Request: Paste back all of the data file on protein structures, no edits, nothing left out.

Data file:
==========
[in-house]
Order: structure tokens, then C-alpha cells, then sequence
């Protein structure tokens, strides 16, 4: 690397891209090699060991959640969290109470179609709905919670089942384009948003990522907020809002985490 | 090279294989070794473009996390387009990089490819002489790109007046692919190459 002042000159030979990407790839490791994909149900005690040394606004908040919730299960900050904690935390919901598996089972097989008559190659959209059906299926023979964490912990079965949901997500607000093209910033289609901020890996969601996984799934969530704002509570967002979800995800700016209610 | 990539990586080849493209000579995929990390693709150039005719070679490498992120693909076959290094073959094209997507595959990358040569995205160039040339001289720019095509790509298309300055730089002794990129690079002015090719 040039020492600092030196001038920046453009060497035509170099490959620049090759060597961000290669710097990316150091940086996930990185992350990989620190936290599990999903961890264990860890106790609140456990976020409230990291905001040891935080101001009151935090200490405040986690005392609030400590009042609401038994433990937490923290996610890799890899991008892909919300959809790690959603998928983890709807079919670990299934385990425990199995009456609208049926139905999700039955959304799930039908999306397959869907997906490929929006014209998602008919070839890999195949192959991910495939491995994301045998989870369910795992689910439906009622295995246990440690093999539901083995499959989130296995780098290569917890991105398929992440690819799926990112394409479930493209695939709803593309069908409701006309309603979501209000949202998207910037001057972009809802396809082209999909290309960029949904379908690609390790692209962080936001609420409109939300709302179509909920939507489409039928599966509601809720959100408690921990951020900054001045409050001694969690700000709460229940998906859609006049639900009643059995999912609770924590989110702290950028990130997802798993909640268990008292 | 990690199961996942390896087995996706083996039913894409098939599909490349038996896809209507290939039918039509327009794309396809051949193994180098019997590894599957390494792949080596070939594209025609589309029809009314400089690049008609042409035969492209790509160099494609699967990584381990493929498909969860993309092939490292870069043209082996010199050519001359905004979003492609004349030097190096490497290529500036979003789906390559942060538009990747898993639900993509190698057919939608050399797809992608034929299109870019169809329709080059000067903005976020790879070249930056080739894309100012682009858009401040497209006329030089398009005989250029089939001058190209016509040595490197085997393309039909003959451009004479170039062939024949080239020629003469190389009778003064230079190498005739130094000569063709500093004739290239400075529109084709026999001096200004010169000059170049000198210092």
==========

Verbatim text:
[in-house]
Order: structure tokens, then C-alpha cells, then sequence
């Protein structure tokens, strides 16, 4: 690397891209090699060991959640969290109470179609709905919670089942384009948003990522907020809002985490 | 090279294989070794473009996390387009990089490819002489790109007046692919190459 002042000159030979990407790839490791994909149900005690040394606004908040919730299960900050904690935390919901598996089972097989008559190659959209059906299926023979964490912990079965949901997500607000093209910033289609901020890996969601996984799934969530704002509570967002979800995800700016209610 | 990539990586080849493209000579995929990390693709150039005719070679490498992120693909076959290094073959094209997507595959990358040569995205160039040339001289720019095509790509298309300055730089002794990129690079002015090719 040039020492600092030196001038920046453009060497035509170099490959620049090759060597961000290669710097990316150091940086996930990185992350990989620190936290599990999903961890264990860890106790609140456990976020409230990291905001040891935080101001009151935090200490405040986690005392609030400590009042609401038994433990937490923290996610890799890899991008892909919300959809790690959603998928983890709807079919670990299934385990425990199995009456609208049926139905999700039955959304799930039908999306397959869907997906490929929006014209998602008919070839890999195949192959991910495939491995994301045998989870369910795992689910439906009622295995246990440690093999539901083995499959989130296995780098290569917890991105398929992440690819799926990112394409479930493209695939709803593309069908409701006309309603979501209000949202998207910037001057972009809802396809082209999909290309960029949904379908690609390790692209962080936001609420409109939300709302179509909920939507489409039928599966509601809720959100408690921990951020900054001045409050001694969690700000709460229940998906859609006049639900009643059995999912609770924590989110702290950028990130997802798993909640268990008292 | 990690199961996942390896087995996706083996039913894409098939599909490349038996896809209507290939039918039509327009794309396809051949193994180098019997590894599957390494792949080596070939594209025609589309029809009314400089690049008609042409035969492209790509160099494609699967990584381990493929498909969860993309092939490292870069043209082996010199050519001359905004979003492609004349030097190096490497290529500036979003789906390559942060538009990747898993639900993509190698057919939608050399797809992608034929299109870019169809329709080059000067903005976020790879070249930056080739894309100012682009858009401040497209006329030089398009005989250029089939001058190209016509040595490197085997393309039909003959451009004479170039062939024949080239020629003469190389009778003064230079190498005739130094000569063709500093004739290239400075529109084709026999001096200004010169000059170049000198210092």